Q What is mint rust?
A The most obvious sign of attack occurs at the beginning of summer when new shoots are thickened and distorted. They become covered with tiny cup-shaped blobs called cluster cups or aeciums. These release aeciospores, spores that drift on the breeze to infect new plants. Where they land and cause a new infection, yellow pustules form, which release the summer spores called uredospores. These are highly infectious, spreading the disease very efficiently.
Sometimes plants are seriously attacked, losing leaves and even dying. By the autumn, the pustules turn darker as they switch to teliospore production. These spores get washed into the soil, where they end up in the underground buds of next year’s mint crop. They germinate in the spring and infect young foliage,
causing the cluster cups that start the cycle once again.
Caption: Mint rust is highly infectious
Q Which plants are affected by mint rust?
A The fungus can survive the winter inside common mint, but not other hosts. Common mint and peppermint are very susceptible. Some other mints, and sometimes other plants, such as marjoram and savory, are affected.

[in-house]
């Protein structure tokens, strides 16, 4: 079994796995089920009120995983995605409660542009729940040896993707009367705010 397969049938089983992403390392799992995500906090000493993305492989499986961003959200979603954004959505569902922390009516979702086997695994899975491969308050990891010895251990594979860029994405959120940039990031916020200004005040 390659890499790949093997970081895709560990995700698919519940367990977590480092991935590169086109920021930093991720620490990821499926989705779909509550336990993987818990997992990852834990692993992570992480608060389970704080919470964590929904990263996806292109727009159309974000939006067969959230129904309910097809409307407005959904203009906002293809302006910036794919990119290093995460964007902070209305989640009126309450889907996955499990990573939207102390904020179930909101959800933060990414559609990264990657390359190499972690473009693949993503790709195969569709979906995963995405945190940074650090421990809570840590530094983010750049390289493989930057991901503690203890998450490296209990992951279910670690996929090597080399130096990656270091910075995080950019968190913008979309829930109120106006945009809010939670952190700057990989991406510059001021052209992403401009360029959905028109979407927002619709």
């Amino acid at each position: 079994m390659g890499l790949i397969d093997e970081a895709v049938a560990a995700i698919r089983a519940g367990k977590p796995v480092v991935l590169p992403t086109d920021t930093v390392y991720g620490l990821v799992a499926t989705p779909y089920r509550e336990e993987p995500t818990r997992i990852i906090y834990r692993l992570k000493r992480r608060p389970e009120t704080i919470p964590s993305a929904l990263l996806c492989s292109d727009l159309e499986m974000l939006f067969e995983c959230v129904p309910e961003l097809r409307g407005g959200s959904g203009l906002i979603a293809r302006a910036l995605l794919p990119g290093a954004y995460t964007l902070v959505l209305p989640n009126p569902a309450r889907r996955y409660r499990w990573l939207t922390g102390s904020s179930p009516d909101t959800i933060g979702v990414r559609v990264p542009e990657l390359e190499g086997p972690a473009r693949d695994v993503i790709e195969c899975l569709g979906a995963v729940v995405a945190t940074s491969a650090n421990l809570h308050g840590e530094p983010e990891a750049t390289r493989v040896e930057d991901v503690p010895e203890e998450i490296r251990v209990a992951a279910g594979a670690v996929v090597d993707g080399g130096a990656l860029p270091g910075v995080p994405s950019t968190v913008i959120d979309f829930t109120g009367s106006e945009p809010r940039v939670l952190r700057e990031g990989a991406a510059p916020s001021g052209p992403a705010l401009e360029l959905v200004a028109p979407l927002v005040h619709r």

Q What can I do if mint rust occurs?
A Good hygiene is the first step. Remove and destroy any infected plant material by burning, or consign it
to the dustbin. Affected mint beds can be burnt off with a flame gun to get rid of as much contaminated material as possible. There’s no need to buy a flame gun for small areas or single uses, as equipment shops hire them out. Alternatively start again with fresh plants in a new part of the garden.